Ordinarily, herpes simplex 1 virus causes the common cold sore. Talimogene laherparepvec has been made safer by deleting two viral genes and has been further modified to encode the human gene for a molecule called granulocyte-macrophage colony stimulating factor (also known as GM-CSF).
Amgen has announced that it in place a comprehensive clinical development program for talimogene laherparepvec in treating metastatic melanoma. The program includes combination studies with checkpoint inhibitors in patients with late-stage disease and monotherapy prior to surgery (neoadjuvant) in patients with resectable disease. Additionally, based on its clinical profile, the company says talimogene laherparepvec has potential to be investigated in a variety of solid tumor types.
Just over two years ago, on March 19, 2013, Amgen announced top-line results from the Phase 3 trial in melanoma, which evaluated the efficacy and safety of talimogene laherparepvec for treatment of unresected stage IIIB, IIIC or IV melanoma compared to treatment with subcutaneous granulocyte-macrophage colony-stimulating factor (GM-CSF).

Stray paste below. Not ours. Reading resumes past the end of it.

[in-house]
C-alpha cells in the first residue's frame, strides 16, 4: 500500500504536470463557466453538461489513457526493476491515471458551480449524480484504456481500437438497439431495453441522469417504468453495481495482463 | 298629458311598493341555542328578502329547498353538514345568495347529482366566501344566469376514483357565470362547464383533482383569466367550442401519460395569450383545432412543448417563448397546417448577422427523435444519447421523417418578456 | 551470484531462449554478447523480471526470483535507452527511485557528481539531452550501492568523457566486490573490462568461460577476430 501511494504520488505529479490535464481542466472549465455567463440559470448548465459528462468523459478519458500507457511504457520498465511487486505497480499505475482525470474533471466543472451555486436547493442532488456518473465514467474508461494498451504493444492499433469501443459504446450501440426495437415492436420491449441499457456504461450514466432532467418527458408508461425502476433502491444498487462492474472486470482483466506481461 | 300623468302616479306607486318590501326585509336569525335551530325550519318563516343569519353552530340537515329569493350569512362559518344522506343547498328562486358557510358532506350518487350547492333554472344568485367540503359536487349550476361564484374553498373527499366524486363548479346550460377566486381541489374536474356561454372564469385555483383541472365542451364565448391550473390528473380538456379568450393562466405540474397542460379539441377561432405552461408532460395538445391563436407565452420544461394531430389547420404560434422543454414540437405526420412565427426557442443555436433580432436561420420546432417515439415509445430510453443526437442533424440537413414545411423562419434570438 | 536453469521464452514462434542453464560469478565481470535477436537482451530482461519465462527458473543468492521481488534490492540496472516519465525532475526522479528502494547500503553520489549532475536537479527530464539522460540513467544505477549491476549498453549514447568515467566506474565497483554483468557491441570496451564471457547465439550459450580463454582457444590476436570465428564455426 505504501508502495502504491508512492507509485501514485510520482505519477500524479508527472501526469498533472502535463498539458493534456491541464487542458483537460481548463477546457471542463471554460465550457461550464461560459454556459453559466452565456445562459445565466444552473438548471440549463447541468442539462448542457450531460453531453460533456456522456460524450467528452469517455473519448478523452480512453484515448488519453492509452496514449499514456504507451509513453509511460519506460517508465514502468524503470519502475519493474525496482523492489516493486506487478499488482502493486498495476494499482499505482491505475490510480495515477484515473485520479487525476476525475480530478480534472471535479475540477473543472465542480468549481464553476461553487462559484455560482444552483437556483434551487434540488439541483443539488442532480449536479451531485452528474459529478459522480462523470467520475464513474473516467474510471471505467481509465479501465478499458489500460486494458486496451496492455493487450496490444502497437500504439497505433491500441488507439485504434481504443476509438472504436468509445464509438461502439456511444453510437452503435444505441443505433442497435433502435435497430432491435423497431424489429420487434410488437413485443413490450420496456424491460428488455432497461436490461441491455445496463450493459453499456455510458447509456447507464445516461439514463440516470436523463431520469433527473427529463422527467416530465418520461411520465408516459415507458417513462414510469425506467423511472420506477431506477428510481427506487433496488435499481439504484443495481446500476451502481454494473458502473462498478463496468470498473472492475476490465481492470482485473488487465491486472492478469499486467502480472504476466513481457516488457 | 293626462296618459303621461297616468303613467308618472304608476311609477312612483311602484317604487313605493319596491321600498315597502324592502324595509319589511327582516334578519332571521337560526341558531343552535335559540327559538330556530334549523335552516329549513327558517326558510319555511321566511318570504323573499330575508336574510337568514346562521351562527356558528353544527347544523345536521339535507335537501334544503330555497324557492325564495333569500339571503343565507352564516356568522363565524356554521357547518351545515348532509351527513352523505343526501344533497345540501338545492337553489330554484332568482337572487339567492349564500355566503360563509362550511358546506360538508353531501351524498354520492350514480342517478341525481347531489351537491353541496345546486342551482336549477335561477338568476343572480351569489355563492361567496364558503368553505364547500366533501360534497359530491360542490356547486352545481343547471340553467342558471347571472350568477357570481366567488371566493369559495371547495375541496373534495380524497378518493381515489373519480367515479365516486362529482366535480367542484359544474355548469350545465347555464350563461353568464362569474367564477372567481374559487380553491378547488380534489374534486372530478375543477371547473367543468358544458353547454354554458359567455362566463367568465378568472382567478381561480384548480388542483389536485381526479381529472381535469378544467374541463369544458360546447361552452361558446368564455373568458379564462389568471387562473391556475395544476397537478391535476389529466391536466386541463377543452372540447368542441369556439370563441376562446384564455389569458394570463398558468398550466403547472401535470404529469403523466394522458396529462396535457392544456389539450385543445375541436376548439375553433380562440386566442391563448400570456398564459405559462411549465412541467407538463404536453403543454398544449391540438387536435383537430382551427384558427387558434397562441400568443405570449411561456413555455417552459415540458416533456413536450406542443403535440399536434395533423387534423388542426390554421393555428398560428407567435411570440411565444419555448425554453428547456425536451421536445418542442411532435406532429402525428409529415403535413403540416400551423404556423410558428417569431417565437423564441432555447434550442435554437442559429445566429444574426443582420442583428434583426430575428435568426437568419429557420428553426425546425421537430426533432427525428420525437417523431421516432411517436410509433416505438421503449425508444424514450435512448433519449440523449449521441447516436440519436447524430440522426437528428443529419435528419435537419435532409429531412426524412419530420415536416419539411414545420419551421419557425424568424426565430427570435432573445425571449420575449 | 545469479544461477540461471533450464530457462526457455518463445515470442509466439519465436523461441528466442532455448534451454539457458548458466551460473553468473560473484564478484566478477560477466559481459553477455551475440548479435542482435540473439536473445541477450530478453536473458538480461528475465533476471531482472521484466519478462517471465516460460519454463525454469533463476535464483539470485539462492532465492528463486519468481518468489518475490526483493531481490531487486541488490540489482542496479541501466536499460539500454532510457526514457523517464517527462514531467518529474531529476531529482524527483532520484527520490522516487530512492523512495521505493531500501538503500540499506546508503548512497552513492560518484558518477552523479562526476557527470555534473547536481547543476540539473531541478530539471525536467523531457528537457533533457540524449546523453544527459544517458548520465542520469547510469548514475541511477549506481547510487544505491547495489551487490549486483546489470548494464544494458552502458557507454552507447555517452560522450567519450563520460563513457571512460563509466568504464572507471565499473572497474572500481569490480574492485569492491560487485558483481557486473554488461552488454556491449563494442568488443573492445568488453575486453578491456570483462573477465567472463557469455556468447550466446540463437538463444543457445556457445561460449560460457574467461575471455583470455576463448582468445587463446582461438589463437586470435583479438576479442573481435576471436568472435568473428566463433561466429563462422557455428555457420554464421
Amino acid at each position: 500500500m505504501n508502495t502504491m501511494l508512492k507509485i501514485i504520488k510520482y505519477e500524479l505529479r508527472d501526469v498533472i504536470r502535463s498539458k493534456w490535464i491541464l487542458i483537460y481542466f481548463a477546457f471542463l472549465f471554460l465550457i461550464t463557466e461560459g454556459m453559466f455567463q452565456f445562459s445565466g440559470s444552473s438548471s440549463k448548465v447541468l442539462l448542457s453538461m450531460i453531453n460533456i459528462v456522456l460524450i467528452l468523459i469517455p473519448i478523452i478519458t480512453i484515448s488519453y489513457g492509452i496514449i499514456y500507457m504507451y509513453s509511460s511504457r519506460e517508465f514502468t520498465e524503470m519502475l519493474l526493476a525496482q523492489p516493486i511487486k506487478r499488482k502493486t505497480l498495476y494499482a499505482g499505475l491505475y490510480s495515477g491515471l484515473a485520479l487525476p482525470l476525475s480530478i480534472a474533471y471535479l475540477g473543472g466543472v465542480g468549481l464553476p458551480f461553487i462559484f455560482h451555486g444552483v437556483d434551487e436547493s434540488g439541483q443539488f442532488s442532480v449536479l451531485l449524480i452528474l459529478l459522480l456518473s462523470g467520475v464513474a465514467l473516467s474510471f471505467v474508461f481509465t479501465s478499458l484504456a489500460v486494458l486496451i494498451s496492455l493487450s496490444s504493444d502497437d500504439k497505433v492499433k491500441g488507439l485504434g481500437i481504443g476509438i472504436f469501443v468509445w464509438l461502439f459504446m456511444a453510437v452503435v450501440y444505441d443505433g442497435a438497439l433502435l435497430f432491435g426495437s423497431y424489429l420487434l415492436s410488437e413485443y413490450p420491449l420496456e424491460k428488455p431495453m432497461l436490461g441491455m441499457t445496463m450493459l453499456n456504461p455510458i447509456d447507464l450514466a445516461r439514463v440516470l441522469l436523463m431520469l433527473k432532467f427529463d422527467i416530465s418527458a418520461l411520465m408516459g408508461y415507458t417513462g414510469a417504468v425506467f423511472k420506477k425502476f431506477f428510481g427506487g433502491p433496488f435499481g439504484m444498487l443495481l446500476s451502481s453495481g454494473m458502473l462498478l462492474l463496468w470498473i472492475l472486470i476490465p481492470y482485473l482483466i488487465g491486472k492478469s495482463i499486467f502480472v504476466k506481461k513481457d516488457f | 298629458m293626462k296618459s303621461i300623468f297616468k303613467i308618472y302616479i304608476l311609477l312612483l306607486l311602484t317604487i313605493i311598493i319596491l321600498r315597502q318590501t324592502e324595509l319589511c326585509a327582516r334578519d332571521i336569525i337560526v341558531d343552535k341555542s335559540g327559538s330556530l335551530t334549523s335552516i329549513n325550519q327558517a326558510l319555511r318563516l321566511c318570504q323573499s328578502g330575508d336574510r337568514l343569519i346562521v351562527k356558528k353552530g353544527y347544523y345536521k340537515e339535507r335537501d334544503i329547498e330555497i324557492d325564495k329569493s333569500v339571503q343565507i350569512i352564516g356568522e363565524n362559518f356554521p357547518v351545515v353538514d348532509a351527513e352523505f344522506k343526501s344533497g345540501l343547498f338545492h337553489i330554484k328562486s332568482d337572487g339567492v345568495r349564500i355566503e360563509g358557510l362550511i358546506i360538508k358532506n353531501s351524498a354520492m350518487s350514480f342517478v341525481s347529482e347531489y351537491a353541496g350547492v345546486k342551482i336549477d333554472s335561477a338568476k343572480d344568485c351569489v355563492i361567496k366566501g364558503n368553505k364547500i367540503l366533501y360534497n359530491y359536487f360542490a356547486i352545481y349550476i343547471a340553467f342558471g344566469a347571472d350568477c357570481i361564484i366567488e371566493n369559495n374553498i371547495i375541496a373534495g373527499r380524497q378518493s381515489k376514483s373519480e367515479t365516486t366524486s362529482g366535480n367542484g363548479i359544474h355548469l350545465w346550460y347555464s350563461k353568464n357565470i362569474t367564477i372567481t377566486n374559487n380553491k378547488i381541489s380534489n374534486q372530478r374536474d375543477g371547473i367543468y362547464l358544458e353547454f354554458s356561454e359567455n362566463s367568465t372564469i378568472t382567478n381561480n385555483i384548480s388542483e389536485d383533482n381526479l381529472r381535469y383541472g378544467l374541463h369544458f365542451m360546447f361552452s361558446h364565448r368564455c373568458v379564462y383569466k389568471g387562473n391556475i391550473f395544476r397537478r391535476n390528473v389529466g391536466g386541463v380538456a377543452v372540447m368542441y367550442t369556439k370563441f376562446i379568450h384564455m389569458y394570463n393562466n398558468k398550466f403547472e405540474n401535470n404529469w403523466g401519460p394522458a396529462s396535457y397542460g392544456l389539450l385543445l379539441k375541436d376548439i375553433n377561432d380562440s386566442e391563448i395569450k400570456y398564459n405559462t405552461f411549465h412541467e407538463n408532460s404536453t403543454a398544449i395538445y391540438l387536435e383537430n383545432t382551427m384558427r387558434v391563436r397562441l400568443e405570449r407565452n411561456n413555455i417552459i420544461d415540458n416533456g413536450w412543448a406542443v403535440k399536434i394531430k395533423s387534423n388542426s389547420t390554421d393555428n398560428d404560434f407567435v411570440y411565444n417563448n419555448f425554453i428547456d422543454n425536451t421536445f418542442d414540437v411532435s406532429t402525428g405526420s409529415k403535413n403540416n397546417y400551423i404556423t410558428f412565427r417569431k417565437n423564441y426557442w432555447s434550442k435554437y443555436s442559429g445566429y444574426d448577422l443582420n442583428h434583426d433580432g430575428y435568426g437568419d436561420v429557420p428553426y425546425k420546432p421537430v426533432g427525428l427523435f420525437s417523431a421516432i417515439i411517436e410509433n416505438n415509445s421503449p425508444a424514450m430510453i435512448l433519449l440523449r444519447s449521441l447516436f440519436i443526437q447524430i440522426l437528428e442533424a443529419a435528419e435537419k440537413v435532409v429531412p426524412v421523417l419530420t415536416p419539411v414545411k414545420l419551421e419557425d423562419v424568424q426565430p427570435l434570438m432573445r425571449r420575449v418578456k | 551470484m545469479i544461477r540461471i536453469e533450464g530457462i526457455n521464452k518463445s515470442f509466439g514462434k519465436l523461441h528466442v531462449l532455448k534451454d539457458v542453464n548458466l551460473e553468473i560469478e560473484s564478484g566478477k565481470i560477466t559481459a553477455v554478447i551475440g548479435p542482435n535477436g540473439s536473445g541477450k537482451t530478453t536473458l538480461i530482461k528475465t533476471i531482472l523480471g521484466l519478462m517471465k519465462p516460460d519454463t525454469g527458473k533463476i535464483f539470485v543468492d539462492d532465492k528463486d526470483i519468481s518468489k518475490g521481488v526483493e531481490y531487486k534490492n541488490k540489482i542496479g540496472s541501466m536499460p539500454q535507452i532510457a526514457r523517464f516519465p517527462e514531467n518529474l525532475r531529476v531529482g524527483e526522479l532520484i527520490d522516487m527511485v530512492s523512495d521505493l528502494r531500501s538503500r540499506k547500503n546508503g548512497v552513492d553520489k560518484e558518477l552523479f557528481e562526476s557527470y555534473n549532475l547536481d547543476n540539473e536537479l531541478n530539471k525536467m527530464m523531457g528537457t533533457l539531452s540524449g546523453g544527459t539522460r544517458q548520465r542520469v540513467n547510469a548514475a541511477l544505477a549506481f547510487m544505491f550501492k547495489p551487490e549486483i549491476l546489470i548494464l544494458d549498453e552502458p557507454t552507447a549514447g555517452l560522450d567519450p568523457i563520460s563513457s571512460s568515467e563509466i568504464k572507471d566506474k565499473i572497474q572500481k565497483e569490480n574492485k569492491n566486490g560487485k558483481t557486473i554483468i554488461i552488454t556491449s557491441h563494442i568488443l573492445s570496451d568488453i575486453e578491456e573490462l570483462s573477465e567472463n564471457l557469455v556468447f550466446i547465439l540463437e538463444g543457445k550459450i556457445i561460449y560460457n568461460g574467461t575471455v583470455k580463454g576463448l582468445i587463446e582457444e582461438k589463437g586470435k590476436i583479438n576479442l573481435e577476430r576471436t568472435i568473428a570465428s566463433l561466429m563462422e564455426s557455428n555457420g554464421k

The global, randomized, open-label, Phase 3 trial evaluated the safety and efficacy of talimogene laherparepvec compared to a control therapy with GM-CSF in over 400 patients with unresected stage IIIB, IIIC or IV melanoma.
Patients were randomized 2:1 to receive either talimogene laherparepvec intralesionally every two weeks or GM-CSF subcutaneously for the first 14 days of each 28 day cycle. Treatment could last for up to 18 months. Where appropriate, stable or responding patients could receive additional treatment on an extension protocol.
Angen says the study met its primary endpoint of durable response rate (DRR), defined as the rate of complete or partial response lasting continuously for at least six months. A statistically significant difference was observed in DRR: 16 percent in the talimogene laherparepvec arm versus two percent in the GM-CSF arm. The analysis of overall survival (OS), a key secondary endpoint of the study, is event driven. A pre-planned interim analysis conducted with the analysis of DRR showed an OS trend in favor of talimogene laherparepvec as compared to GM-CSF.